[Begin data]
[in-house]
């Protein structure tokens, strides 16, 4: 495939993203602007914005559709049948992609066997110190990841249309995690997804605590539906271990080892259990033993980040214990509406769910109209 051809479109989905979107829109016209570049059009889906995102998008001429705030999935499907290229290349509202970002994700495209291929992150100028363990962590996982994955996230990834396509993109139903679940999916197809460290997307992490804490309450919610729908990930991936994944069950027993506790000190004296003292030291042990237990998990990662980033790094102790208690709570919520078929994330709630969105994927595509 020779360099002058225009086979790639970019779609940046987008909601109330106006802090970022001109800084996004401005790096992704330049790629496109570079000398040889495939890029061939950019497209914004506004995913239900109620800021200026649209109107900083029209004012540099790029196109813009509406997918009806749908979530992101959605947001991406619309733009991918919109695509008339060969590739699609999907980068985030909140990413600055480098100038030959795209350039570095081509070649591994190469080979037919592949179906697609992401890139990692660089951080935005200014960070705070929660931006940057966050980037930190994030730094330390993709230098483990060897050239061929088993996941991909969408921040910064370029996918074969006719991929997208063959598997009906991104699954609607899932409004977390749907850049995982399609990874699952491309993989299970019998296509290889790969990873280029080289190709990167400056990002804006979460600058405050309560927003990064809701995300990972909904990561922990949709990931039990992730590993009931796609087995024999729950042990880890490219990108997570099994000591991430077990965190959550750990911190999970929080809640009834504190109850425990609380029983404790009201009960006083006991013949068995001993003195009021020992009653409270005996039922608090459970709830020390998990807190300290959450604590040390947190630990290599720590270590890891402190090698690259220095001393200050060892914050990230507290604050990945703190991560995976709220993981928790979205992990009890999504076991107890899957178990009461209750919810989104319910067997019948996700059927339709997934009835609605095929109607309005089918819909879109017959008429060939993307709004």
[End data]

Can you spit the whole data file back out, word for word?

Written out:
[in-house]
């Protein structure tokens, strides 16, 4: 495939993203602007914005559709049948992609066997110190990841249309995690997804605590539906271990080892259990033993980040214990509406769910109209 051809479109989905979107829109016209570049059009889906995102998008001429705030999935499907290229290349509202970002994700495209291929992150100028363990962590996982994955996230990834396509993109139903679940999916197809460290997307992490804490309450919610729908990930991936994944069950027993506790000190004296003292030291042990237990998990990662980033790094102790208690709570919520078929994330709630969105994927595509 020779360099002058225009086979790639970019779609940046987008909601109330106006802090970022001109800084996004401005790096992704330049790629496109570079000398040889495939890029061939950019497209914004506004995913239900109620800021200026649209109107900083029209004012540099790029196109813009509406997918009806749908979530992101959605947001991406619309733009991918919109695509008339060969590739699609999907980068985030909140990413600055480098100038030959795209350039570095081509070649591994190469080979037919592949179906697609992401890139990692660089951080935005200014960070705070929660931006940057966050980037930190994030730094330390993709230098483990060897050239061929088993996941991909969408921040910064370029996918074969006719991929997208063959598997009906991104699954609607899932409004977390749907850049995982399609990874699952491309993989299970019998296509290889790969990873280029080289190709990167400056990002804006979460600058405050309560927003990064809701995300990972909904990561922990949709990931039990992730590993009931796609087995024999729950042990880890490219990108997570099994000591991430077990965190959550750990911190999970929080809640009834504190109850425990609380029983404790009201009960006083006991013949068995001993003195009021020992009653409270005996039922608090459970709830020390998990807190300290959450604590040390947190630990290599720590270590890891402190090698690259220095001393200050060892914050990230507290604050990945703190991560995976709220993981928790979205992990009890999504076991107890899957178990009461209750919810989104319910067997019948996700059927339709997934009835609605095929109607309005089918819909879109017959008429060939993307709004």